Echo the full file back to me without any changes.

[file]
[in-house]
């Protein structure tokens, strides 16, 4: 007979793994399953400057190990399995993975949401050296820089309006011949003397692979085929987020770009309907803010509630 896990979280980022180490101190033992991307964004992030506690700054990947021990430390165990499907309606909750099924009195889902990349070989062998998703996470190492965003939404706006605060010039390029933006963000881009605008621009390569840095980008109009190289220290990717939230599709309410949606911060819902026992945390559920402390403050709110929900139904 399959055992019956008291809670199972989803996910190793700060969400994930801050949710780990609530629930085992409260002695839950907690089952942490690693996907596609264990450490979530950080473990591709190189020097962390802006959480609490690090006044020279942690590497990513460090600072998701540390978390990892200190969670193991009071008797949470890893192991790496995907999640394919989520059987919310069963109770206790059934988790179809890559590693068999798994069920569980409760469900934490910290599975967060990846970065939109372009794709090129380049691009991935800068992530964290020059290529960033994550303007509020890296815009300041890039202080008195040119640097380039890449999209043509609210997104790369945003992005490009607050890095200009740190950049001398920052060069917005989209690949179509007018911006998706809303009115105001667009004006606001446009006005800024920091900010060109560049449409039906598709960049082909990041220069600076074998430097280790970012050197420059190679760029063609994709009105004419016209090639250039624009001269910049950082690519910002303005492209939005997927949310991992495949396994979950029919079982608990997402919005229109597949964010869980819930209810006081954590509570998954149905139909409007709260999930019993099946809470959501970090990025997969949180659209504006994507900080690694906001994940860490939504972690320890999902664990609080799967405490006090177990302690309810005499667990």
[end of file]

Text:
[in-house]
């Protein structure tokens, strides 16, 4: 007979793994399953400057190990399995993975949401050296820089309006011949003397692979085929987020770009309907803010509630 896990979280980022180490101190033992991307964004992030506690700054990947021990430390165990499907309606909750099924009195889902990349070989062998998703996470190492965003939404706006605060010039390029933006963000881009605008621009390569840095980008109009190289220290990717939230599709309410949606911060819902026992945390559920402390403050709110929900139904 399959055992019956008291809670199972989803996910190793700060969400994930801050949710780990609530629930085992409260002695839950907690089952942490690693996907596609264990450490979530950080473990591709190189020097962390802006959480609490690090006044020279942690590497990513460090600072998701540390978390990892200190969670193991009071008797949470890893192991790496995907999640394919989520059987919310069963109770206790059934988790179809890559590693068999798994069920569980409760469900934490910290599975967060990846970065939109372009794709090129380049691009991935800068992530964290020059290529960033994550303007509020890296815009300041890039202080008195040119640097380039890449999209043509609210997104790369945003992005490009607050890095200009740190950049001398920052060069917005989209690949179509007018911006998706809303009115105001667009004006606001446009006005800024920091900010060109560049449409039906598709960049082909990041220069600076074998430097280790970012050197420059190679760029063609994709009105004419016209090639250039624009001269910049950082690519910002303005492209939005997927949310991992495949396994979950029919079982608990997402919005229109597949964010869980819930209810006081954590509570998954149905139909409007709260999930019993099946809470959501970090990025997969949180659209504006994507900080690694906001994940860490939504972690320890999902664990609080799967405490006090177990302690309810005499667990």